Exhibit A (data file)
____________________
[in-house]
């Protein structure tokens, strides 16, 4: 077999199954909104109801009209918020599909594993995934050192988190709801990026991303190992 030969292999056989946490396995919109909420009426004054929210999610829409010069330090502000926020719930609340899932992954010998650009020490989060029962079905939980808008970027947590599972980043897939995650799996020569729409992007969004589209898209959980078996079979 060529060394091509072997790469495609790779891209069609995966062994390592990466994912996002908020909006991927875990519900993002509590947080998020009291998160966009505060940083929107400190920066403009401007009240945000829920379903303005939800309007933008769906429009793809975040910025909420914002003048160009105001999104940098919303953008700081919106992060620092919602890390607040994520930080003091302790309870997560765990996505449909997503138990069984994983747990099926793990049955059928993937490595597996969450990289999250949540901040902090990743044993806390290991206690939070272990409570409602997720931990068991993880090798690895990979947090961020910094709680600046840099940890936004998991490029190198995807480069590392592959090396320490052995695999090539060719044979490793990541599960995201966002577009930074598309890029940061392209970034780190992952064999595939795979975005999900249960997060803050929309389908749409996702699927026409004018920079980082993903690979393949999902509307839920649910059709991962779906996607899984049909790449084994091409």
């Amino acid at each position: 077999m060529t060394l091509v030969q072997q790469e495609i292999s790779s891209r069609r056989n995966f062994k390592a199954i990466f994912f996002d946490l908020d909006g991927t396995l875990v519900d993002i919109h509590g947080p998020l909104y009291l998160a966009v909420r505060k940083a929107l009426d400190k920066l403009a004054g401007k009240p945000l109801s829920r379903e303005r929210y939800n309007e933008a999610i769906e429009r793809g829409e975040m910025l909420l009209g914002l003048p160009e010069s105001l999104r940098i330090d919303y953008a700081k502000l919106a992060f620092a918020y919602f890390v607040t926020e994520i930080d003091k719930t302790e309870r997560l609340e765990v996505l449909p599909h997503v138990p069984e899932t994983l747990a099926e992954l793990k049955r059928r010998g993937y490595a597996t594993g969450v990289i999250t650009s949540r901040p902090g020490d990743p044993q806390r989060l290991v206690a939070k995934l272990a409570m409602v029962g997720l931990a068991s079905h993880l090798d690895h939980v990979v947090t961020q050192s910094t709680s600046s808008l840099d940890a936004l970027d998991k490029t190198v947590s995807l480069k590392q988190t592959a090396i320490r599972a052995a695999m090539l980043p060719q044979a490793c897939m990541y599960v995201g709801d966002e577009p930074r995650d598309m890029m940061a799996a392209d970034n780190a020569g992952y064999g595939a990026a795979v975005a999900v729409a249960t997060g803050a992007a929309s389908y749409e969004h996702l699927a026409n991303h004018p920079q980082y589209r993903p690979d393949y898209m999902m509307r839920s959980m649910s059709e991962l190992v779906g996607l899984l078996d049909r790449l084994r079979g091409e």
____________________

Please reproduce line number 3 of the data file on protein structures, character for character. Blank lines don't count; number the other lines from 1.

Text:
């Amino acid at each position: 077999m060529t060394l091509v030969q072997q790469e495609i292999s790779s891209r069609r056989n995966f062994k390592a199954i990466f994912f996002d946490l908020d909006g991927t396995l875990v519900d993002i919109h509590g947080p998020l909104y009291l998160a966009v909420r505060k940083a929107l009426d400190k920066l403009a004054g401007k009240p945000l109801s829920r379903e303005r929210y939800n309007e933008a999610i769906e429009r793809g829409e975040m910025l909420l009209g914002l003048p160009e010069s105001l999104r940098i330090d919303y953008a700081k502000l919106a992060f620092a918020y919602f890390v607040t926020e994520i930080d003091k719930t302790e309870r997560l609340e765990v996505l449909p599909h997503v138990p069984e899932t994983l747990a099926e992954l793990k049955r059928r010998g993937y490595a597996t594993g969450v990289i999250t650009s949540r901040p902090g020490d990743p044993q806390r989060l290991v206690a939070k995934l272990a409570m409602v029962g997720l931990a068991s079905h993880l090798d690895h939980v990979v947090t961020q050192s910094t709680s600046s808008l840099d940890a936004l970027d998991k490029t190198v947590s995807l480069k590392q988190t592959a090396i320490r599972a052995a695999m090539l980043p060719q044979a490793c897939m990541y599960v995201g709801d966002e577009p930074r995650d598309m890029m940061a799996a392209d970034n780190a020569g992952y064999g595939a990026a795979v975005a999900v729409a249960t997060g803050a992007a929309s389908y749409e969004h996702l699927a026409n991303h004018p920079q980082y589209r993903p690979d393949y898209m999902m509307r839920s959980m649910s059709e991962l190992v779906g996607l899984l078996d049909r790449l084994r079979g091409e």